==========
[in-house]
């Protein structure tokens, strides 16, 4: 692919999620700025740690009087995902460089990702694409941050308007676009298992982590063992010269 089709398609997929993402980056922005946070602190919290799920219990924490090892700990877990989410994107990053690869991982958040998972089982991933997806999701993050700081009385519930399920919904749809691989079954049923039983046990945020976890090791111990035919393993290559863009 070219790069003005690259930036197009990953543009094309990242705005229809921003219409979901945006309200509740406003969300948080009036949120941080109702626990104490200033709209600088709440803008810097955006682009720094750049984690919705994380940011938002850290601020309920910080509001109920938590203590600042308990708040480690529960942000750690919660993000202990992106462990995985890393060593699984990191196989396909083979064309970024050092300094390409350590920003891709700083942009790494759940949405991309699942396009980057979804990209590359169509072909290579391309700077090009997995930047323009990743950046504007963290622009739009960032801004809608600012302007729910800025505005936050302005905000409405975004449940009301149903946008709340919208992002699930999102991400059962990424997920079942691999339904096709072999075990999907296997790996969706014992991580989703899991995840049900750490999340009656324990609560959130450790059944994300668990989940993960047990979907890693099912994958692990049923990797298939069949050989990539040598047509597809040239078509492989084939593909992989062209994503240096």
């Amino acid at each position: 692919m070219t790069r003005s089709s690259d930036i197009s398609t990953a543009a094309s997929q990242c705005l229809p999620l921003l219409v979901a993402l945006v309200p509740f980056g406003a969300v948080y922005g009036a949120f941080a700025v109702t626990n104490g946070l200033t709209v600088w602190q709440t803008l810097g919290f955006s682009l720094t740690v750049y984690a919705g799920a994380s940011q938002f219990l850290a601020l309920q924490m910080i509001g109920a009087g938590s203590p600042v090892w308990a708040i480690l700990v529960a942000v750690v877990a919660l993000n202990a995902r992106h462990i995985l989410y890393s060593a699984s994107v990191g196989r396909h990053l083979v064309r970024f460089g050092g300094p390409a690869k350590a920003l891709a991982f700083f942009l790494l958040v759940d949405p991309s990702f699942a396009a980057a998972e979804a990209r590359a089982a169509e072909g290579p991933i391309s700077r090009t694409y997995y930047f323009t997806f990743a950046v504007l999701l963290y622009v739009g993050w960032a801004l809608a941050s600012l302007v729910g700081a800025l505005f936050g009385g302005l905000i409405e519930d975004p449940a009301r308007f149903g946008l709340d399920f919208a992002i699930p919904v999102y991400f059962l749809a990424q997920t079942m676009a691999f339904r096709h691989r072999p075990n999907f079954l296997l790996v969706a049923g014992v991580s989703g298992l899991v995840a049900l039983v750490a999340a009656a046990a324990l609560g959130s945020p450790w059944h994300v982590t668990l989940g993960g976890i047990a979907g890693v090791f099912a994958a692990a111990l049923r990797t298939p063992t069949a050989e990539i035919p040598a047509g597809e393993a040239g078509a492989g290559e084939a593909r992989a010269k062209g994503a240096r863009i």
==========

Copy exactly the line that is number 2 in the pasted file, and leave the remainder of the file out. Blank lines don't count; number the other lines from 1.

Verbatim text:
């Protein structure tokens, strides 16, 4: 692919999620700025740690009087995902460089990702694409941050308007676009298992982590063992010269 089709398609997929993402980056922005946070602190919290799920219990924490090892700990877990989410994107990053690869991982958040998972089982991933997806999701993050700081009385519930399920919904749809691989079954049923039983046990945020976890090791111990035919393993290559863009 070219790069003005690259930036197009990953543009094309990242705005229809921003219409979901945006309200509740406003969300948080009036949120941080109702626990104490200033709209600088709440803008810097955006682009720094750049984690919705994380940011938002850290601020309920910080509001109920938590203590600042308990708040480690529960942000750690919660993000202990992106462990995985890393060593699984990191196989396909083979064309970024050092300094390409350590920003891709700083942009790494759940949405991309699942396009980057979804990209590359169509072909290579391309700077090009997995930047323009990743950046504007963290622009739009960032801004809608600012302007729910800025505005936050302005905000409405975004449940009301149903946008709340919208992002699930999102991400059962990424997920079942691999339904096709072999075990999907296997790996969706014992991580989703899991995840049900750490999340009656324990609560959130450790059944994300668990989940993960047990979907890693099912994958692990049923990797298939069949050989990539040598047509597809040239078509492989084939593909992989062209994503240096």